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Monday, December 31, 2007

Post Kenyan Election Round Up

I initially got interested in the story of the Kenyan elections because of a long and fairly well done article in my hometown newspaper, the Chicago Tribune.

Security guard John Nakitere, 30, said he is voting for Odinga because he is frustrated by stagnant salaries, inflation and unemployment. But Nakitere also has his eye on the 2012 election. "If Odinga doesn't do any better, we'll use the same knife to remove him from power in five years.

"The campaign has been punctuated by isolated instances of violence, chiefly involving local races, and a few allegations of schemes to buy votes or tamper with ballots. One candidate for parliament was shot to death this month in a possible election-related assassination.But most leaders, Western diplomats and voters expressed optimism that the vote will pass freely and peacefully."

Do not hate your neighbor because he is supporting another party," Kibaki recently urged Kenyans. "Do not assault him. Vote for the one you like. We shall be friends even after the elections."

The upcoming ballot pits two of Kenya's best-known career politicians against one another. Both Kibaki and Odinga served stints inside the government and outside as opposition leaders. At times they've been political allies, other times rivals.

There was several things that were fascinating in the article. Several of the voters interviewed spoke about their choices with the sort of explanation that almost reminded me of our own political situation. While we can all be quite cynical about our own politics, I think it is a huge step when I read folks in Africa approaching politics in a similar fashion. Throughout the article it was indicated that things would be run relatively fairly in this election and the incumbent even had a legitimate shot of losing. That is quite rare in the part of the world. It was combined with the sort of gritty, back room, corrupt politics that I expect there...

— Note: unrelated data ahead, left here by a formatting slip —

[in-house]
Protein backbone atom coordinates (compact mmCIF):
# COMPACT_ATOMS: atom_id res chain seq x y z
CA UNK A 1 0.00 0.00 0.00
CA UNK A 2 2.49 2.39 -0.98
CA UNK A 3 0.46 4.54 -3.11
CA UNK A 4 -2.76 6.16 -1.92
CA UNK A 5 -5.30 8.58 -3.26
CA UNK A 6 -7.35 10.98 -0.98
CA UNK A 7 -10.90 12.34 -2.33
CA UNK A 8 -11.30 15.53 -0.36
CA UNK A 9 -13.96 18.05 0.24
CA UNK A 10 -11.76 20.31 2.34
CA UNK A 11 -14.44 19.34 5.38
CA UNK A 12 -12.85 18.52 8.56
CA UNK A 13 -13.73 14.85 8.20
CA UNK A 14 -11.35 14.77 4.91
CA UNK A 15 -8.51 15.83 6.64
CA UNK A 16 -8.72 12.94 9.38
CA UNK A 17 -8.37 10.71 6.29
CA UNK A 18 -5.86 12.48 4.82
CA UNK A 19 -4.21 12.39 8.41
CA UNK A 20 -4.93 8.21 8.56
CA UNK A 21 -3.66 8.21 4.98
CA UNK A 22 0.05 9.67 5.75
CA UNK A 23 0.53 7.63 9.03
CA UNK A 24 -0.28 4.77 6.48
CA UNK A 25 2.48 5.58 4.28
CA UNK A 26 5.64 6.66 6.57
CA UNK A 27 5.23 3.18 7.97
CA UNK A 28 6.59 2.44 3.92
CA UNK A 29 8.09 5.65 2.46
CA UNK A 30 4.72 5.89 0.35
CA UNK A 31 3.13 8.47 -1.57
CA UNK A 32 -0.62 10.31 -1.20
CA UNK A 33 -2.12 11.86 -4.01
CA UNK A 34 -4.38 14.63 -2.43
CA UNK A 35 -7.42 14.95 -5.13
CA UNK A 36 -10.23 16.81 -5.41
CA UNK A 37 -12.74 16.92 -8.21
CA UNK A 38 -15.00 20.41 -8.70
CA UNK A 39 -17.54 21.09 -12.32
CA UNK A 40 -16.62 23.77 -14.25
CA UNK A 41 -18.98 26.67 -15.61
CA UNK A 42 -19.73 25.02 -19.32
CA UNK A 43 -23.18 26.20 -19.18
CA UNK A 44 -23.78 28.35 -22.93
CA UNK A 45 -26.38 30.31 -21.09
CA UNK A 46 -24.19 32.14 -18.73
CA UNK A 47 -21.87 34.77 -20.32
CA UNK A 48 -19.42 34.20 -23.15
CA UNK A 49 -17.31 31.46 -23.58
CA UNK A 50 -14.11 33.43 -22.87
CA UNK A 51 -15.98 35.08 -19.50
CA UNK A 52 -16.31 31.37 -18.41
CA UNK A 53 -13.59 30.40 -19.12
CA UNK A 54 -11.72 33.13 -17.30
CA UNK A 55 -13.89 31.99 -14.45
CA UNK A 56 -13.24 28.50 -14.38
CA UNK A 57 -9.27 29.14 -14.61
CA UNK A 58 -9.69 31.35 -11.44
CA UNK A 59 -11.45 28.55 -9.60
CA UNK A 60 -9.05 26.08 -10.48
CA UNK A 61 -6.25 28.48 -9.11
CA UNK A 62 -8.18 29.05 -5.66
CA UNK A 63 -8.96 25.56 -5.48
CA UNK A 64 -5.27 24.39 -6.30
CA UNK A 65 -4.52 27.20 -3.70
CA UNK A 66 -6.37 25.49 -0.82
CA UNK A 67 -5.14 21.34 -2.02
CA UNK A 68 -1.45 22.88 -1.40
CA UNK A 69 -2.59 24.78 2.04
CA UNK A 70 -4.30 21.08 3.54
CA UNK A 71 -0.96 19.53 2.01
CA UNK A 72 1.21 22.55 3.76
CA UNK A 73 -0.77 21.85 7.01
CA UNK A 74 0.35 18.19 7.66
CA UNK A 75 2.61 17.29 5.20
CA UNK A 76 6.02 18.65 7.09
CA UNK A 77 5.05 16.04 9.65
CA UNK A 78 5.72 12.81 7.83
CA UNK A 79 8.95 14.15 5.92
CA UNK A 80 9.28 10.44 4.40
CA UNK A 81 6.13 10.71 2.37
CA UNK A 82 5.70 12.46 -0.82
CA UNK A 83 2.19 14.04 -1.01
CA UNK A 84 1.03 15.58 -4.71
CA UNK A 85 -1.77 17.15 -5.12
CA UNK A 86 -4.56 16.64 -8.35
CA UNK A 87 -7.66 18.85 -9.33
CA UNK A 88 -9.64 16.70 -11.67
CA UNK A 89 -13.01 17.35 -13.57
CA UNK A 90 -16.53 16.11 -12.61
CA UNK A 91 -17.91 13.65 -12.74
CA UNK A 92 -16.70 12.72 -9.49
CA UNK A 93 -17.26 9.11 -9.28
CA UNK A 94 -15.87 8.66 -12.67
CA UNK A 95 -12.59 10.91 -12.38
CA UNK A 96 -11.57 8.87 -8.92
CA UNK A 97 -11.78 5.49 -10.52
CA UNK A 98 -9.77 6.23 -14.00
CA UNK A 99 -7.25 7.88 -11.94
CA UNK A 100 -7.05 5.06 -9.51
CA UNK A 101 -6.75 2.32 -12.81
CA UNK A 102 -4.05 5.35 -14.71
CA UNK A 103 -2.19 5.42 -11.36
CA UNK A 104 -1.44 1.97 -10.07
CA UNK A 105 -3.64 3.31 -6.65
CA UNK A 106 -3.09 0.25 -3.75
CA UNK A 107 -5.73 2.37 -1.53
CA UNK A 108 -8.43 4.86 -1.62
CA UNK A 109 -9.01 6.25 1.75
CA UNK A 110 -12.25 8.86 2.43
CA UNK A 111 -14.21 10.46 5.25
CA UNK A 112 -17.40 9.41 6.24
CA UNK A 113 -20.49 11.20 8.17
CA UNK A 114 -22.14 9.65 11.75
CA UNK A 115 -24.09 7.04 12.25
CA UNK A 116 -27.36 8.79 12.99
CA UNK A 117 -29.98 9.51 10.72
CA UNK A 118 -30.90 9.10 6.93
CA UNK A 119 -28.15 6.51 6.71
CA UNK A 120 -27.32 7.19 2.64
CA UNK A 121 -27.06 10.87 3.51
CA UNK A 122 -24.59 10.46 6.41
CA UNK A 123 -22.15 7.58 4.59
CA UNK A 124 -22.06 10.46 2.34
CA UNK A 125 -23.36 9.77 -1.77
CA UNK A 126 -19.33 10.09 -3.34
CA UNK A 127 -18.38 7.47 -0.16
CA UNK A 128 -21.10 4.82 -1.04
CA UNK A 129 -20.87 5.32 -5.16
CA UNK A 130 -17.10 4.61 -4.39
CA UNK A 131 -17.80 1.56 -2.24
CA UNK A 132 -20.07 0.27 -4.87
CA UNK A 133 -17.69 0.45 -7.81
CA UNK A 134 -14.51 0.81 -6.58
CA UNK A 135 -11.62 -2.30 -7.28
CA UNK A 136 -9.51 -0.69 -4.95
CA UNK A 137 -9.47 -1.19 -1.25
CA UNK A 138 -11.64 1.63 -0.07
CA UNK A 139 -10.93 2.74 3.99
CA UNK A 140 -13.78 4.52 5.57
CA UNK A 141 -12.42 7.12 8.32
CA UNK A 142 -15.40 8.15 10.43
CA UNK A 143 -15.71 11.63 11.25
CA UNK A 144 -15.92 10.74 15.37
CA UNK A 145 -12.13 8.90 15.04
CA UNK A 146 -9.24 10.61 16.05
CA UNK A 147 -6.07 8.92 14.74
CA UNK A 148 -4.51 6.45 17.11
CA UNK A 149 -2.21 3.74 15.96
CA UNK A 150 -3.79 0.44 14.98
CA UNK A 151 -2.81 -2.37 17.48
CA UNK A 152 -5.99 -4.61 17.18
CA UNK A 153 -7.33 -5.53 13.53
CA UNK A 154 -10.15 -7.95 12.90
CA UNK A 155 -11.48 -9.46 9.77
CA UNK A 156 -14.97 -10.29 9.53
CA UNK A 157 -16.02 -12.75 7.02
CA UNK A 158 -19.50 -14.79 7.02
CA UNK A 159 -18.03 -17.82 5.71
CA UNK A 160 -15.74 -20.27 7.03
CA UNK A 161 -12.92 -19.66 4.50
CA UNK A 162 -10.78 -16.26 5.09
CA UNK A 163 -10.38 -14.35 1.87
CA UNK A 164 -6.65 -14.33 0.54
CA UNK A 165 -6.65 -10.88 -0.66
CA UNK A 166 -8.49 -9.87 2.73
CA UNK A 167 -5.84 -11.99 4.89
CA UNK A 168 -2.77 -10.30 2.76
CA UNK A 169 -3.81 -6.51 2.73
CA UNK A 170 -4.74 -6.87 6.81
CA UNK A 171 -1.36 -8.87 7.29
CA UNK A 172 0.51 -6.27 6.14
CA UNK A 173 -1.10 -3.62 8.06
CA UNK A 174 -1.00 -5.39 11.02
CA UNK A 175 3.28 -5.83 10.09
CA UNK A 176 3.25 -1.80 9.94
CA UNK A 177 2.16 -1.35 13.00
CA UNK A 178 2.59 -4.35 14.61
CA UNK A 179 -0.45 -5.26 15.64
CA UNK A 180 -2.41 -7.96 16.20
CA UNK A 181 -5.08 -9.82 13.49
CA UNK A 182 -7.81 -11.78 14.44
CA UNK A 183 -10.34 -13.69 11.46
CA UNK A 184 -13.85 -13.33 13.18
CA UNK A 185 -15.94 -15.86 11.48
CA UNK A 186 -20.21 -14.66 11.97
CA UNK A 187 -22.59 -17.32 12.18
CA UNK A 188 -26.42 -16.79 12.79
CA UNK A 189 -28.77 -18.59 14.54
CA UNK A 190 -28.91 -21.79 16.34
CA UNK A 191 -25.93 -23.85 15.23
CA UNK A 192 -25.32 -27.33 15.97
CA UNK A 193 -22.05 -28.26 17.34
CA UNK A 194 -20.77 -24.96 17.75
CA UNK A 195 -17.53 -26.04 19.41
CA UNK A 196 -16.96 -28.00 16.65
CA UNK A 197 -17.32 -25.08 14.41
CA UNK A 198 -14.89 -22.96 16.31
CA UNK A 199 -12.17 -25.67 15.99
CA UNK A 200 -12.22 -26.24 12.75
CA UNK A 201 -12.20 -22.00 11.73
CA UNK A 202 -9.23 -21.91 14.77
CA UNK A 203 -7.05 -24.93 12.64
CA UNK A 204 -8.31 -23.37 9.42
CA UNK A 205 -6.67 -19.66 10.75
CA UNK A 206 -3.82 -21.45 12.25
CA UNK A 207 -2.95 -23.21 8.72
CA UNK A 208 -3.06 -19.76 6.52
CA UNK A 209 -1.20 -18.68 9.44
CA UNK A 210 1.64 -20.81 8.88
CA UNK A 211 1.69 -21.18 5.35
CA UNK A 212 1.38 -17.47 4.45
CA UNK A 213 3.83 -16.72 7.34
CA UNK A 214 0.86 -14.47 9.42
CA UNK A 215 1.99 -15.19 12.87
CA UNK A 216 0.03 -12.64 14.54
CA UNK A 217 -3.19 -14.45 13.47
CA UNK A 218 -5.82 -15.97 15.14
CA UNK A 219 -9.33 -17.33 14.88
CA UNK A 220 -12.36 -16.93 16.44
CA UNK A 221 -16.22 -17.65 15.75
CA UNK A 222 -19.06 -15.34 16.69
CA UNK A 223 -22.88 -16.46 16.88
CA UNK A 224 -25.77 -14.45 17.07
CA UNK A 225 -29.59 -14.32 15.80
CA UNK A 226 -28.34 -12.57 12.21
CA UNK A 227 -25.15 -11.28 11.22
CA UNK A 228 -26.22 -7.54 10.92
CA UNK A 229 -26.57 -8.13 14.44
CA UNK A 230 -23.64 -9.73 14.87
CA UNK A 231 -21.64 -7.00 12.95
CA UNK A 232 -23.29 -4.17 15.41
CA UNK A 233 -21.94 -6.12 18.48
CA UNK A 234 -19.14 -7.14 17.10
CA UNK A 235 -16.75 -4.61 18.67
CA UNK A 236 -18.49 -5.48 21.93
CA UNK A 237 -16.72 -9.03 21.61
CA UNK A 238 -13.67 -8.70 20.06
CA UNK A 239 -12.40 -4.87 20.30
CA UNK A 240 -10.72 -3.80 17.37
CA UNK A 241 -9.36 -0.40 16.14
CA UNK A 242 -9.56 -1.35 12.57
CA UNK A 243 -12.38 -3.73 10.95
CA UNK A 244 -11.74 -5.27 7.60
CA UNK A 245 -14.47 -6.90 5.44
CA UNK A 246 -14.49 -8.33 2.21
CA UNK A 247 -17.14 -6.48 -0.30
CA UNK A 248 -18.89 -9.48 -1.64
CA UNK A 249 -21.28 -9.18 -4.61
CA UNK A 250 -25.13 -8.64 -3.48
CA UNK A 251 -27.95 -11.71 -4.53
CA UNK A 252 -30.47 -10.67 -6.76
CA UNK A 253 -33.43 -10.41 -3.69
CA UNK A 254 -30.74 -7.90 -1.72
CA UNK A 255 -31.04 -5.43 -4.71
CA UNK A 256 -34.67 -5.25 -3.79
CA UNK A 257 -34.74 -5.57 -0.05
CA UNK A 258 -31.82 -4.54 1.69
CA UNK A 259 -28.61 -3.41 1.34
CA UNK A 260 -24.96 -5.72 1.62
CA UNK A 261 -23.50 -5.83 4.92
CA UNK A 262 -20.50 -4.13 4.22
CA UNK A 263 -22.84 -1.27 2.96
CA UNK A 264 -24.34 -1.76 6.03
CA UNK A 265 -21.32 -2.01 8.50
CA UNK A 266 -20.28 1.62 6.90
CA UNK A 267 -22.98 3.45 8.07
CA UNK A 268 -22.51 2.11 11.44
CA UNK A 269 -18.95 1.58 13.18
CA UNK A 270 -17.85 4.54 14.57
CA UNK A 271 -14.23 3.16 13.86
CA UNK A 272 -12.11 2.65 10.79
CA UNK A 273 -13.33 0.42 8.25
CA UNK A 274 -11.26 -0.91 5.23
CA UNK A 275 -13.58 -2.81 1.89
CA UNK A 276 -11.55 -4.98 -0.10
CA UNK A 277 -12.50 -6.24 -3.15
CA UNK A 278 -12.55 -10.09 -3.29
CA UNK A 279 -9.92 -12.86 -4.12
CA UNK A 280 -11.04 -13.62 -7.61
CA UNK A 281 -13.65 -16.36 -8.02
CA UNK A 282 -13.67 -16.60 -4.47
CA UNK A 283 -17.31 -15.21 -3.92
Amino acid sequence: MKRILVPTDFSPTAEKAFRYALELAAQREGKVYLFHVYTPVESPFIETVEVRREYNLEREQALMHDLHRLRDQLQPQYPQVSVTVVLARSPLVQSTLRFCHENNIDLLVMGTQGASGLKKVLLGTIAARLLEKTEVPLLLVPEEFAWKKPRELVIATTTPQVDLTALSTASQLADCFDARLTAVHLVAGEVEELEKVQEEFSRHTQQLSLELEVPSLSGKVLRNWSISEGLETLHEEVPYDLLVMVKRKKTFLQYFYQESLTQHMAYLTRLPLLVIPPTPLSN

After his release in the 1990s, Odinga surprised everyone by joining sides with his jailer in a political alliance. But he quit when it became clear that Moi would not name Odinga as his successor.

In 2002, Odinga and Kibaki joined forces. Odinga agreed to set aside his own ambitions and supported Kibaki at the top of the ticket. But Kibaki allegedly agreed in secret to repay Odinga by backing his bid to become prime minister.

After the election, the partnership fell apart when, according to Odinga, Kibaki reneged on the agreement. Kibaki denied the deal existed.

All of this combined to make for an interesting and very important story. I firmly believe that the evil and chaos that goes on in the continent of Africa will eventually spill over and the rest of the world will have to deal with it at some point. This is the sort of story that gives hope that maybe a new day will dawn.

Well, it appears that the early optimism may just have been overblown.

Police fired tear gas and bullets Monday as they struggled to contain tens of thousands of opposition supporters accusing President Mwai Kibaki of stealing his re-election. The death toll in the demonstrations and ethnic clashes rose to at least 125 people, police and witnesses said.

Three police officers said they had orders to shoot to kill, while opposition supporters said they would risk death to protest what they called a stolen election.

The vote ignited smoldering resentment between Kenya's two largest tribes, with supporters of Raila Odinga, a Luo who officially came in second, clashing with members of Kibaki's Kikuyu. The head of Kenya's Red Cross said many of the dead were killed in ethnic violence across the country.

The Kikuyu comprise the largest ethnic group in Kenya, and are frequently accused by other tribes of monopolizing business and political power.

Here is another view.

Kenya's government has suspended all live television broadcasts as violence engulfed Nairobi following the re-election of incumbent president Mwai Kibaki.

Opposition supporters march at the entrance to the Mathare slum in Nairobi on Sunday.

A senior official from the Kenyan Television Network said it had been ordered to stop live broadcasts as rioters went on the rampage.

Kenyan television had earlier broadcast an address from the chairman of the electoral commission announcing that Kibaki had narrowly defeated Raila Odinga, of the opposition Orange Democratic Movement, winning by slightly more than 231,000 votes of the more than 8.9 million votes cast.

A top media executive said on condition of anonymity that the decision to suspend broadcasts had "taken back democratic process by 15 years."

About 100 people have been killed across Kenya in violence blamed on the disputed presidential election.

A BBC reporter at a mortuary in the opposition stronghold of Kisumu saw about 40 bodies with gunshot wounds. A witness said police had opened fire.

There were running battles in Nairobi slums, and violence was reported in the coastal town of Mombasa.

Mwai Kibaki was officially re-elected president while Raila Odinga says he was robbed of victory by voting fraud.

I will stay on this as this is an important and developing story.

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